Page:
Archive for November 13th, 2012

John Herrington, the first Native American to travel to space, tells the audience to never give up and always follow their dreams during a lecture Wednesday evening in the CUB. (Photo by Ed Deocampo/The Daily Evergreen)


The first Native man to enter space was on another mission last week, hoping to students at Washington State University to reach for the stars.

The Daily Evergreen’s Kelly Montgomery covered John Herrington (Chicksaw Nation) speech at WSU.

    In 2002, (Herrington) participated in the 16th shuttle mission to the International Space Station, where he spent 13 days, 18 hours and 47 minutes aboard the space shuttle Endeavour. He was only allowed to bring a few items into space. He brought an eagle feather.

    “After that week goes away, you miss that feeling that you were there, and you want to go back,” Herrington said. “There are certain things about it that will never, ever go away.”

    The WSU Cougar Leadership Program in association with ASWSU Ku-Ah-Mah, the Native American student association, hosted the event in the CUB Senior Ballroom as part of Native American Heritage Month.

Herrington was the first in his family to attended college. The first year was rough.

    Herrington ended up flunking out of the University of Colorado at Colorado Springs after his first semester.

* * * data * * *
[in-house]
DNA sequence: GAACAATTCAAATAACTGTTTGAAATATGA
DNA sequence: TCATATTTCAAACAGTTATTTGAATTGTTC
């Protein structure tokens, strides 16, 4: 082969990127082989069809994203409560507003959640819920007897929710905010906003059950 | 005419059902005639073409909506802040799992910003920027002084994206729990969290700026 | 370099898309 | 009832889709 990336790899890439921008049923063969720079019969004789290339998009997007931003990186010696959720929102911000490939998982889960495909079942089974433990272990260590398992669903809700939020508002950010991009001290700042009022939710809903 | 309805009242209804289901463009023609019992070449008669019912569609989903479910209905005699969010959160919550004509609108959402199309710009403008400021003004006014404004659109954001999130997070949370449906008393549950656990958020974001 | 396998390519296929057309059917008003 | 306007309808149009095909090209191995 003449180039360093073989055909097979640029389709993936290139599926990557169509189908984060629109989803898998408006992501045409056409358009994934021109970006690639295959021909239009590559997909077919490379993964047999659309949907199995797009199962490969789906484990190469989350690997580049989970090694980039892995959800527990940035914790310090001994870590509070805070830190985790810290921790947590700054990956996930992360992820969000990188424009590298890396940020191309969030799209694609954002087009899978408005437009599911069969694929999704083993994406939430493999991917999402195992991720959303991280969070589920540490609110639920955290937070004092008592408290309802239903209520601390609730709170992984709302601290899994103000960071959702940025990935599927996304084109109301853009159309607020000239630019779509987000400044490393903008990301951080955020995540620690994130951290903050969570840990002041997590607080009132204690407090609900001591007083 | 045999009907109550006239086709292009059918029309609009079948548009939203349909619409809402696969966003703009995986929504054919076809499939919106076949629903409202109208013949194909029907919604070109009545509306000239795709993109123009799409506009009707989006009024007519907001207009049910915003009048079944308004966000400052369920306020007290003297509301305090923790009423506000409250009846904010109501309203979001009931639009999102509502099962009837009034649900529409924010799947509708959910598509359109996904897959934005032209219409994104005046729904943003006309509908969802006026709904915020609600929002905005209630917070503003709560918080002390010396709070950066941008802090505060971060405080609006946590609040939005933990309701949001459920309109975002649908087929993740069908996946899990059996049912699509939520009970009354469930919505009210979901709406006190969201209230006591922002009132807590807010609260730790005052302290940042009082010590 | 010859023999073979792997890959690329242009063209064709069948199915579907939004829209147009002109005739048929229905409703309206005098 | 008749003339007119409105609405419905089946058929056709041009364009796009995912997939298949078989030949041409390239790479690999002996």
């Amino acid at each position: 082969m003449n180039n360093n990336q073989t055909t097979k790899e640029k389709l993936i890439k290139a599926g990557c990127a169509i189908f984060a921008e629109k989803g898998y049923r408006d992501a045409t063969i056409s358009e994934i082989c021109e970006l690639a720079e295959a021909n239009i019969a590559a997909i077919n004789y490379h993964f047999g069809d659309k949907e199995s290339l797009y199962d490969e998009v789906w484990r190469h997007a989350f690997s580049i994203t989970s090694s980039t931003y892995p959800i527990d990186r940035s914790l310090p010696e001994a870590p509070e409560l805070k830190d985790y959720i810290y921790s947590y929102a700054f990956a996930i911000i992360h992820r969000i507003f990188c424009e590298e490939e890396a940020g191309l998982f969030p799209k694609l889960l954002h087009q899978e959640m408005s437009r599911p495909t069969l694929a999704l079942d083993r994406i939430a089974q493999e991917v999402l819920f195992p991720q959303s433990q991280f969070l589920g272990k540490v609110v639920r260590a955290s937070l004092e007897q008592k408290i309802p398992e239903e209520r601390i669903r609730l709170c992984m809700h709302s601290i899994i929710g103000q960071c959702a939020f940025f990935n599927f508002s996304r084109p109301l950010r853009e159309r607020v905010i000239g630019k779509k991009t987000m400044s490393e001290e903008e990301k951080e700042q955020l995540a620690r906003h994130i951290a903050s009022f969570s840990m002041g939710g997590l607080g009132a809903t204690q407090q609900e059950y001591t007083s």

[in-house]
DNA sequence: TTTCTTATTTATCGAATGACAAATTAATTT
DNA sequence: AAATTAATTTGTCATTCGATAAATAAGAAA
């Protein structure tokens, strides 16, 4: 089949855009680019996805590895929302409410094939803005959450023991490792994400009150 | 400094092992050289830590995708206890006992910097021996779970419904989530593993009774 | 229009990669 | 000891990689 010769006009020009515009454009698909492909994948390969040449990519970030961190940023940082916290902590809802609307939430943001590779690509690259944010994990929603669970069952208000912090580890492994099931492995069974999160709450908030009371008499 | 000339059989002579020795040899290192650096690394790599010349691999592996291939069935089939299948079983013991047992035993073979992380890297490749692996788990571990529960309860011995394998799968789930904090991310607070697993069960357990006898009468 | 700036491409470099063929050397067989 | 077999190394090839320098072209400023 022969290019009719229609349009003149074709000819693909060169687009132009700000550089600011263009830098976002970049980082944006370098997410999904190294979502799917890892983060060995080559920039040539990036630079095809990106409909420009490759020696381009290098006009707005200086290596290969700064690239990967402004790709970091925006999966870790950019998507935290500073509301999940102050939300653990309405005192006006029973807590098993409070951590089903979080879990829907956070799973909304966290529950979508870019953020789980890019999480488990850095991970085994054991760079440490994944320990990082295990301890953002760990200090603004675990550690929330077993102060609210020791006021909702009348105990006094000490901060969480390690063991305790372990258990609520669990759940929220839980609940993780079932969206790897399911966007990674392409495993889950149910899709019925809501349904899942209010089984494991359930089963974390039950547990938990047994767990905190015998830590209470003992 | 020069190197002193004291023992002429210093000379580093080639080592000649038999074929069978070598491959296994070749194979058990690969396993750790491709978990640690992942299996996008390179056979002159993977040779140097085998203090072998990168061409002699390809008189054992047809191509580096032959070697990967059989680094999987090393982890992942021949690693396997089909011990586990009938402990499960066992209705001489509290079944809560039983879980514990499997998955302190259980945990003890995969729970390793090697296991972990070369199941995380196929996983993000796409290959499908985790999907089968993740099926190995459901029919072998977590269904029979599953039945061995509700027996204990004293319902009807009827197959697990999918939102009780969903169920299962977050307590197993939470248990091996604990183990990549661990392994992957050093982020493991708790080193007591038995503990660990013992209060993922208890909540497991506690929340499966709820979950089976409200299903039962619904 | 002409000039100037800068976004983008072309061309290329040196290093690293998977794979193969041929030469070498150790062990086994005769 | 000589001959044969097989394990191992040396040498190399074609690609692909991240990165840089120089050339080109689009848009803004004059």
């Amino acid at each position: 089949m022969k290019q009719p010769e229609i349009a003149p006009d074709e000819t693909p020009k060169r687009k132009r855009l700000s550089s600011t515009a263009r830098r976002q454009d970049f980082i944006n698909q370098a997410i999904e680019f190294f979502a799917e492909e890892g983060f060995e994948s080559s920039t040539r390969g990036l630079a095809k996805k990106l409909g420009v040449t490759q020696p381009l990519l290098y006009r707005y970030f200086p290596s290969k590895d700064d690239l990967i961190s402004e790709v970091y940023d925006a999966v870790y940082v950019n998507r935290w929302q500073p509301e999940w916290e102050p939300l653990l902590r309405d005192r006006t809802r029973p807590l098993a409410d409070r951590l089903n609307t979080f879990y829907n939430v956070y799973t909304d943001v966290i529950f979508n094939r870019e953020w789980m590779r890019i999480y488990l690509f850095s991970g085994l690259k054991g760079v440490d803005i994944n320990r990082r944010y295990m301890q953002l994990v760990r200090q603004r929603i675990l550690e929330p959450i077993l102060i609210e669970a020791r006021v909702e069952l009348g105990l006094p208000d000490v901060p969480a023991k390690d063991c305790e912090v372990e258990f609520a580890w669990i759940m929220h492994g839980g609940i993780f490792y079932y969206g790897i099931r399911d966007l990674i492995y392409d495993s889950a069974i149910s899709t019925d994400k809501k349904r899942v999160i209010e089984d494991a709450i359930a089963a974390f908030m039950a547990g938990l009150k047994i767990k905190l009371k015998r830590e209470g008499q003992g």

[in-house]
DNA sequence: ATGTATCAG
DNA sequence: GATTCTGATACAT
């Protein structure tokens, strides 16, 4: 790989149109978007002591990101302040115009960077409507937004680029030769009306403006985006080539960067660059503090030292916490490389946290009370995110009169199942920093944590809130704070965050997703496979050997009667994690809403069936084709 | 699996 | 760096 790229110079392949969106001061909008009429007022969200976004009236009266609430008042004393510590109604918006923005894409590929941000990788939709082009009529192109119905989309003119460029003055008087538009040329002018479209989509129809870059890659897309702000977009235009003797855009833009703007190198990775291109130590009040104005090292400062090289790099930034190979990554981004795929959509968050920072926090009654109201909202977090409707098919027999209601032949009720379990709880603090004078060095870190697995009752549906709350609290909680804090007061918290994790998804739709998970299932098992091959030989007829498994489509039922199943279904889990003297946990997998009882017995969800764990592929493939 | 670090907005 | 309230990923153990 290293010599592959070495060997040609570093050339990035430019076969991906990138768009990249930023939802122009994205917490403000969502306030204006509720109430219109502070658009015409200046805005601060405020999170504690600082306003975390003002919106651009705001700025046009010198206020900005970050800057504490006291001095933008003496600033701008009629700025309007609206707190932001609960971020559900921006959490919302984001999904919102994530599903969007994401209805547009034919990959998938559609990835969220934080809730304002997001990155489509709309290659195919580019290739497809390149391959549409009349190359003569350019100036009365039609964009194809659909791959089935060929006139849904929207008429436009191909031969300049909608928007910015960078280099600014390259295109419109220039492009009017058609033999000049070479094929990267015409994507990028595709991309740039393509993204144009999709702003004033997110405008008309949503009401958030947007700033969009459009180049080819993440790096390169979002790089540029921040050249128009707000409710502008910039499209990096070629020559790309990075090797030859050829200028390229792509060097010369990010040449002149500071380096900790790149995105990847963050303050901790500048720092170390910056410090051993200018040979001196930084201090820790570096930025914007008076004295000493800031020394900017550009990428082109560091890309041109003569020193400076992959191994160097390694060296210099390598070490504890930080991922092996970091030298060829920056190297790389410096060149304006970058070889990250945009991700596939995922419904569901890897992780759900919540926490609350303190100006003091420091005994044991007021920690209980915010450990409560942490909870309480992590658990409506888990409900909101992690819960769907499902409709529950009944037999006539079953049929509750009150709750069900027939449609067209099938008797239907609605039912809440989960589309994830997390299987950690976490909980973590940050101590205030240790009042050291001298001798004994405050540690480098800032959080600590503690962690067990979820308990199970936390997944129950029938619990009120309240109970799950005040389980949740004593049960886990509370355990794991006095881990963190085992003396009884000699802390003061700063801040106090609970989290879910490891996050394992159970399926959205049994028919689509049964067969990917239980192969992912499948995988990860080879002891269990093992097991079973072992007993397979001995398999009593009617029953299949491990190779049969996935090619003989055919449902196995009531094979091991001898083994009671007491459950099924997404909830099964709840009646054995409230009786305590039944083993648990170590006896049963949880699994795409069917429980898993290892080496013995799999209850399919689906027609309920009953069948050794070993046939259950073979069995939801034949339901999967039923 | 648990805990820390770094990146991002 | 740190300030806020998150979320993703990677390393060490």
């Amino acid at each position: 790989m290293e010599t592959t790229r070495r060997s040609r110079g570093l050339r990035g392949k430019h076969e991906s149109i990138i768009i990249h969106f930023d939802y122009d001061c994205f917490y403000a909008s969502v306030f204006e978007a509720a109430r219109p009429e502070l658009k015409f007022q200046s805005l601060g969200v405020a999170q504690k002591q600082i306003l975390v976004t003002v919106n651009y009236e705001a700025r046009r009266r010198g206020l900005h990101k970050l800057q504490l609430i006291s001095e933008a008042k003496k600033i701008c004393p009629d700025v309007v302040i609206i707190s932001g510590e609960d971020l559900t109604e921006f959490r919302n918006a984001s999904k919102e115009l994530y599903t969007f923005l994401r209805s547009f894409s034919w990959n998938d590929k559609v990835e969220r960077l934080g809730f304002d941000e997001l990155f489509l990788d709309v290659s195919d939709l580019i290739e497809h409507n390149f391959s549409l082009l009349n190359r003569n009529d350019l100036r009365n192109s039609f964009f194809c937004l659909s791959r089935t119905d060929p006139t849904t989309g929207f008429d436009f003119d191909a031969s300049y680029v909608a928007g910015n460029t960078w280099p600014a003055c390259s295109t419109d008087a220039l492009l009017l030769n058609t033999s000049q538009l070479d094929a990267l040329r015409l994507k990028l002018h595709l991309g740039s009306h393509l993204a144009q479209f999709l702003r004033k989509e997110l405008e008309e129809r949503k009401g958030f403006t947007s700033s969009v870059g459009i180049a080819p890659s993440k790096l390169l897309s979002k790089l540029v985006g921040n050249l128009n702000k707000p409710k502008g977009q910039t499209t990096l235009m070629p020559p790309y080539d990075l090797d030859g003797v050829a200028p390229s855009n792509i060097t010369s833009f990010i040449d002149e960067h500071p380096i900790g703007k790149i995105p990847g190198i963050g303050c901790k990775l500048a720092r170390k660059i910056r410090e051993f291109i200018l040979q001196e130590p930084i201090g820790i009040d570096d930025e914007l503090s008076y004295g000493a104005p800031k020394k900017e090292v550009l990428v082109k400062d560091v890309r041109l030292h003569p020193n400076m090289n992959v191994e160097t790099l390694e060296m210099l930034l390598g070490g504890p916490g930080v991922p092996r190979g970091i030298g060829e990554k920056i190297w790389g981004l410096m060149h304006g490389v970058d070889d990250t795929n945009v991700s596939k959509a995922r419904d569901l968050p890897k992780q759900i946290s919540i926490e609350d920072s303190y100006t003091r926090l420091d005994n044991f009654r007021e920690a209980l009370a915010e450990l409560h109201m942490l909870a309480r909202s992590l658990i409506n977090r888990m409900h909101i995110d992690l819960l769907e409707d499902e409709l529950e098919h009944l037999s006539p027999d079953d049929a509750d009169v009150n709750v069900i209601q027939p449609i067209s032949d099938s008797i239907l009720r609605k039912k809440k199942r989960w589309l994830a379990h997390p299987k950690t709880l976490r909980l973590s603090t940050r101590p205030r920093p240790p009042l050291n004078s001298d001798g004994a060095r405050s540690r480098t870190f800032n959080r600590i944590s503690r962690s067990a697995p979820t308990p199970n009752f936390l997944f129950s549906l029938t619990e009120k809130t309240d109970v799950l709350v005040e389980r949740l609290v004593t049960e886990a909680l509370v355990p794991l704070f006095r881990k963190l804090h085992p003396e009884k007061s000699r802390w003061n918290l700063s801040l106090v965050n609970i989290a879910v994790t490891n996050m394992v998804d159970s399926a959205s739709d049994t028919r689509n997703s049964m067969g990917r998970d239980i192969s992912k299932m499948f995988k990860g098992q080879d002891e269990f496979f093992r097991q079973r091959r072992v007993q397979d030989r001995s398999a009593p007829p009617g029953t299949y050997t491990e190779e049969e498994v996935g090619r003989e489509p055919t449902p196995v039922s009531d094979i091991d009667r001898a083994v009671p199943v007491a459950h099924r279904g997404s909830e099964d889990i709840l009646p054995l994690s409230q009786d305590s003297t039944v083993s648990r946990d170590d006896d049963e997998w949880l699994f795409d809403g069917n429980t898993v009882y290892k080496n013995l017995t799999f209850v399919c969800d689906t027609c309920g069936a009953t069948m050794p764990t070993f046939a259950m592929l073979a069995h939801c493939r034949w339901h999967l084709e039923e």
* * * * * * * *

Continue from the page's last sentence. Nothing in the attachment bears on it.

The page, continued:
“You change a lot in your first year of college,” he said.

    Following a break from school, Herrington graduated from the University of Colorado with a degree in applied mathematics. He would soon discover his love for flying.

    After 22 years as a military pilot, Herrington was selected for NASA in 1996.

    “I would’ve loved to do it for longer,” he said.

    Herrington was diagnosed with osteoporosis, and then made a very hard decision to leave NASA, he said. His biggest accomplishment since then was in 2008 when he decided to bike across the country to promote student interest in the sciences. It took three months and nearly 42,000 miles.

    Shae Gamble, ASWSU Ku-Ah-Mah co-chair, coordinated with the Cougar Leadership Program to promote the event.

    “I’m so thrilled we had this opportunity,” Gamble said. “He’s Native and a powerful, inspirational person.”

    Gamble said the Native American community sometimes lacks positive role models.

    “This was a perfect opportunity to have someone to look up to that has done great things with their lives,” she said.

Jenna Cederberg